On March 18, 1890, Representative William Vandever of Los Angeles, either at the request of the Southern Pacific Railroad or with its blessing, introduced a bill in Congress for the establishment of a national park surrounding Yosemite Valley. The park that was envisioned, however, was not what Muir and Johnson wanted. To the north, for example, both the Tuolumne River watershed and Tenaya Lake had been excluded entirely, in addition to other critical portions of the Merced River drainage itself. All told, the projected park encompassed only 288 square miles. Moreover, the state grant had already been included in the total, meaning that new lands to be protected actually amounted to little more than 230 square miles. [27]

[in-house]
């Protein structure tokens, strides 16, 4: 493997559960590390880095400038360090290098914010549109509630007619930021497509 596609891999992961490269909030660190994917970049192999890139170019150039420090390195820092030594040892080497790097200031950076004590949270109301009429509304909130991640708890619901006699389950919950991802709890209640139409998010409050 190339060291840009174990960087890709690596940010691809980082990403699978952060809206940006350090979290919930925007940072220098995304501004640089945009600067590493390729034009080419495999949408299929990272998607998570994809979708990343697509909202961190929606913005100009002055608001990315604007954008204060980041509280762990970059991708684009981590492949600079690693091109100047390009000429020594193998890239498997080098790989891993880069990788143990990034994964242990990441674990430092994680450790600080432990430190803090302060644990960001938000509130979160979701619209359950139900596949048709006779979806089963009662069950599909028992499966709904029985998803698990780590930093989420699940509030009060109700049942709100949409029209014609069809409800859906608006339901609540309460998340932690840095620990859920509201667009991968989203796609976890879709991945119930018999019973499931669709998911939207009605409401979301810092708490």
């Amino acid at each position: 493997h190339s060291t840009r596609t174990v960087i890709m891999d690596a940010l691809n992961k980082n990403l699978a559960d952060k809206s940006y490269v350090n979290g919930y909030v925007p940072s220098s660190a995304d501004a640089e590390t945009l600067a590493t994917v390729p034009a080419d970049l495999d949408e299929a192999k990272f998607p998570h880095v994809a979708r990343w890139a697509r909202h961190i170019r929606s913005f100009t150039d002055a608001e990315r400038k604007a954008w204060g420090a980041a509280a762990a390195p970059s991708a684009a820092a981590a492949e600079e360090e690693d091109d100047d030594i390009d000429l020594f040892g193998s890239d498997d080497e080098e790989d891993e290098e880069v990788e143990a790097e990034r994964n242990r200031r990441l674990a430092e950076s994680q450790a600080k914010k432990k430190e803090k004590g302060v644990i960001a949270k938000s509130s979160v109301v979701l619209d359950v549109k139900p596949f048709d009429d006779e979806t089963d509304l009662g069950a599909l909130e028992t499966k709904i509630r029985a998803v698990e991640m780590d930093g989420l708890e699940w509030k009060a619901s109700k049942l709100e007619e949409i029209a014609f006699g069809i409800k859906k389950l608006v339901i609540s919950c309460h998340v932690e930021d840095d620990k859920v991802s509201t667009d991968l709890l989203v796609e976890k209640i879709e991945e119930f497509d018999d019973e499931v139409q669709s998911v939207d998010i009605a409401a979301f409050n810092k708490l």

Muir especially was deeply disappointed. "As I have urged over and over again," he wrote Johnson the following May, "the Yosemite Reservation ought to include all the Yosemite fountains." Johnson agreed, appearing on June 2 before the House Committee on Public Lands to argue Muir's case. But neither Muir nor Johnson held the key to prod Congress. Although Muir wrote articles for Century extolling the virtues of his plan, he spent much of the summer touring in Alaska. By then the measure seemed dead until the next session of Congress. Yet on September 29 and 30, a substitute bill inspired by Daniel K. Zumwalt, a land agent for the Southern Pacific Railroad and a personal friend of Representative Vandever's, passed the House and Senate with virtually no discussion. More significant, the substitute bill authorized a preserve five times larger than the original, 1,512 square miles of territory exclusive of the existing Yosemite grant. Almost immediately, on October 1, 1890, President Benjamin Harrison signed the measure into law. [28]